I’ve been away from the blog for the last week or so due to being on what amounts to summer vacation. I know as a secondary teacher I have most of the summer off, but this past week I set aside for a camping trip to Gros Morne National Park, quite possibly the most beautiful area in Newfoundland and Labrador. My wife and I usually go every couple of years, but have managed to go two years in a row now, making for plenty of camping fun. Of course, it wouldn’t be much of a trip without bringing the labs, who love the place almost as much as we do.
Since arriving back home I’ve managed to translate two Latin poems (at least in the literal sense; I still have to make them into poems for English). I’m getting a lot out of this exercise, realizing that some of the translations of Horace I have read previously are quite different than the original text. Some translators have taken incredible liberties with the work, perhaps to make it more appealing to their contemporaries. This is, of course, different than actually translating a work incorrectly, which I have discovered can be the case. There are difficult passages in Horace, complete with nuance and subtlety that requires time to work through and I’m finding that it’s beneficial to refer to other translations to see how mine differ.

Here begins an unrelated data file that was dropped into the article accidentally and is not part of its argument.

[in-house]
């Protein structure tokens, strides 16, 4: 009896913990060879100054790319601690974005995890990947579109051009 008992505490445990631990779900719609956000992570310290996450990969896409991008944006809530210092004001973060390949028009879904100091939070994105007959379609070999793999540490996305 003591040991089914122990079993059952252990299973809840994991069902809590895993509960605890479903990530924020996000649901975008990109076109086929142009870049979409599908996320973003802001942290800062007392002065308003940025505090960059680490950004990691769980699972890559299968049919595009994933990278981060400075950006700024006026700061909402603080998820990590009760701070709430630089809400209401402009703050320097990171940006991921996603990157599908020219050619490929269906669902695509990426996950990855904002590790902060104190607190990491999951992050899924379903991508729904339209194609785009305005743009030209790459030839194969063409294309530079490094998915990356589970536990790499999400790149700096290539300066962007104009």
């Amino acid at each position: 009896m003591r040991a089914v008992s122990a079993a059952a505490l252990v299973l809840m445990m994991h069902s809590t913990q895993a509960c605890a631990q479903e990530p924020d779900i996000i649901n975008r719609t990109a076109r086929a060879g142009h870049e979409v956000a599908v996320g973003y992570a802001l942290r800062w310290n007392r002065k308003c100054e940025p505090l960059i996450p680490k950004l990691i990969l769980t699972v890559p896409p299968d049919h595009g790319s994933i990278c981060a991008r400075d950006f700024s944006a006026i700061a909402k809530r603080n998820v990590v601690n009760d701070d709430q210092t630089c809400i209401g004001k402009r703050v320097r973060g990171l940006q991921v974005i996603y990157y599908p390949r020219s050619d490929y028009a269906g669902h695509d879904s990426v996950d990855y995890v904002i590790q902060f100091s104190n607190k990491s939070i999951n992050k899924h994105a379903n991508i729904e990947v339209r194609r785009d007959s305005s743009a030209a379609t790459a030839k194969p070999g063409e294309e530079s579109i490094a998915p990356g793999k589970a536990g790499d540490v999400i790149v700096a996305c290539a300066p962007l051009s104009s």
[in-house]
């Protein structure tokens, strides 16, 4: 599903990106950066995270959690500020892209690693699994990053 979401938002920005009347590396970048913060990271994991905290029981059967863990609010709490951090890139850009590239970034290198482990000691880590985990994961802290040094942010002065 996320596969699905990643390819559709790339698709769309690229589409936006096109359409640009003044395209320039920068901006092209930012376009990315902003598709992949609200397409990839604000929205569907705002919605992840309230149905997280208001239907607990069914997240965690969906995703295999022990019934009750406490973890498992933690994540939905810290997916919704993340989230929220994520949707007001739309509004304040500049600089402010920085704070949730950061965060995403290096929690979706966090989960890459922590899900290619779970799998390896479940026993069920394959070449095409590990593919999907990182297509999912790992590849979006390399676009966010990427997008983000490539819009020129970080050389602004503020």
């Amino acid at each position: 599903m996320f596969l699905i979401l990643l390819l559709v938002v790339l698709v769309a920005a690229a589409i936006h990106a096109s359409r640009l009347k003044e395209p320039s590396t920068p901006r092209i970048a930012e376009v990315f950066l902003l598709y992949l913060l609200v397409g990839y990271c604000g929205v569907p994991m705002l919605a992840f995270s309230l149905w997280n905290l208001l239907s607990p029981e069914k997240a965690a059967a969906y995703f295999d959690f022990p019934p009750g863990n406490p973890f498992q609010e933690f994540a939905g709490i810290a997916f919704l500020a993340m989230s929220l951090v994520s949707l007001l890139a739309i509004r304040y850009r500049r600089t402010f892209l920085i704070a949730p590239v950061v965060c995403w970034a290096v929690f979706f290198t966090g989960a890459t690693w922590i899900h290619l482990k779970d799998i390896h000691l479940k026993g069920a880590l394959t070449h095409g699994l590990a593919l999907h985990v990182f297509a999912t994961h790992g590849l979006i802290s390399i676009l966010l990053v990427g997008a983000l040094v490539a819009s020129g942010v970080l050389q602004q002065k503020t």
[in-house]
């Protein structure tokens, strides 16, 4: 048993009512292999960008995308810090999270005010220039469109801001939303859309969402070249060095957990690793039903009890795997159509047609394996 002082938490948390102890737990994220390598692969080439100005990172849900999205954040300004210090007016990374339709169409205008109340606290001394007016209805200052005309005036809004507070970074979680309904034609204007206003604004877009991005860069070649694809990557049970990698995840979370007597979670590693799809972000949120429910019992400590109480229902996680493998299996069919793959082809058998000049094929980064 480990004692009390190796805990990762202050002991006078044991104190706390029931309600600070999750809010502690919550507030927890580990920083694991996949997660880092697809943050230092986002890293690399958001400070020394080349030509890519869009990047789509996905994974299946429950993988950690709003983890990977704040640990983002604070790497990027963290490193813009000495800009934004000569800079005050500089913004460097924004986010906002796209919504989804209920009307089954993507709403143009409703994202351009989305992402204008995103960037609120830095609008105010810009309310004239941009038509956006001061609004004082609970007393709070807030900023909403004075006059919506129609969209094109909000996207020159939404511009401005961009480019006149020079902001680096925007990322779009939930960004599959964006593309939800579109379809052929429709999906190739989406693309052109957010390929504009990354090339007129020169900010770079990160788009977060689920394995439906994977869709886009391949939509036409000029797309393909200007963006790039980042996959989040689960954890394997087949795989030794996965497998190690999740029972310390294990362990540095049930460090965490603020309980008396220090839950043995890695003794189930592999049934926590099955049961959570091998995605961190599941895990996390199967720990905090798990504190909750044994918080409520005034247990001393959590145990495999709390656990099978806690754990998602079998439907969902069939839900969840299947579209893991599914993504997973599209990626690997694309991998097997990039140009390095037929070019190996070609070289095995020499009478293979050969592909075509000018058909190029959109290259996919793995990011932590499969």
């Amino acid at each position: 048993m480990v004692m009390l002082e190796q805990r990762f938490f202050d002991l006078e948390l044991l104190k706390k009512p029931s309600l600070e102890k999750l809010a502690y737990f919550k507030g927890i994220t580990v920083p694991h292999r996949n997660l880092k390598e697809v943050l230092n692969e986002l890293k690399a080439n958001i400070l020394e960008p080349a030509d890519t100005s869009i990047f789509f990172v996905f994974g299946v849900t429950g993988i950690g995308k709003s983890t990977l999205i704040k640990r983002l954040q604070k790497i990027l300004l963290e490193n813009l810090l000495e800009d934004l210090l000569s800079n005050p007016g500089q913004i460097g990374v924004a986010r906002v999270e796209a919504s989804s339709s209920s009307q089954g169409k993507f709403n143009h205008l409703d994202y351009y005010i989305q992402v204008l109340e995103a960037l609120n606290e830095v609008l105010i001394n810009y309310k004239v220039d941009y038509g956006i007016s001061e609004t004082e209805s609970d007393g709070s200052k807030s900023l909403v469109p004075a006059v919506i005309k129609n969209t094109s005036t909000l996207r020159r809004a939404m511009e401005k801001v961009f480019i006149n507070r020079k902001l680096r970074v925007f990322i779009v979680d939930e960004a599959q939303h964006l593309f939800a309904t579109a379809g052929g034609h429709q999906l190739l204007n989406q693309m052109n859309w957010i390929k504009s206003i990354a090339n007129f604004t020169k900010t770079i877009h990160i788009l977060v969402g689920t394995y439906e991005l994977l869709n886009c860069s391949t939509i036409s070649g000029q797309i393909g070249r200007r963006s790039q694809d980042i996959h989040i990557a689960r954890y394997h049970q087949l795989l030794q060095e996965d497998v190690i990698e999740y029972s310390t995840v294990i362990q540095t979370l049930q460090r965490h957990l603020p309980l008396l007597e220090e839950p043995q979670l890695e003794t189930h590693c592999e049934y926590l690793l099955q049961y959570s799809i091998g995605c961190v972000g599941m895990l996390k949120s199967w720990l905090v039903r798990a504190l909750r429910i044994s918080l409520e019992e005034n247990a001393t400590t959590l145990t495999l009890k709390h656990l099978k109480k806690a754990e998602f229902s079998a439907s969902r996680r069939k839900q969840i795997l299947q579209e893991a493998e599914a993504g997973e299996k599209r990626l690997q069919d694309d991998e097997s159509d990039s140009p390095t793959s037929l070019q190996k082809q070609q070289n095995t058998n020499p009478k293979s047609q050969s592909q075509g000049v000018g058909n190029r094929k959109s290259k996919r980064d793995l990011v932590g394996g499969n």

This all reminds me of what a Latin professor said to me one day about how lax the world of translating has become: he referred to a, then recent, translation of Homer commissioned by a publishing house where the translator didn’t even know Homeric Greek. Instead of translating from the original text, the work would be done from other English translations. To me this seems like a completely pointless exercise. How much of the original intent will be lost, especially if the quality of the English translations being used have not been assessed? Wild insanity.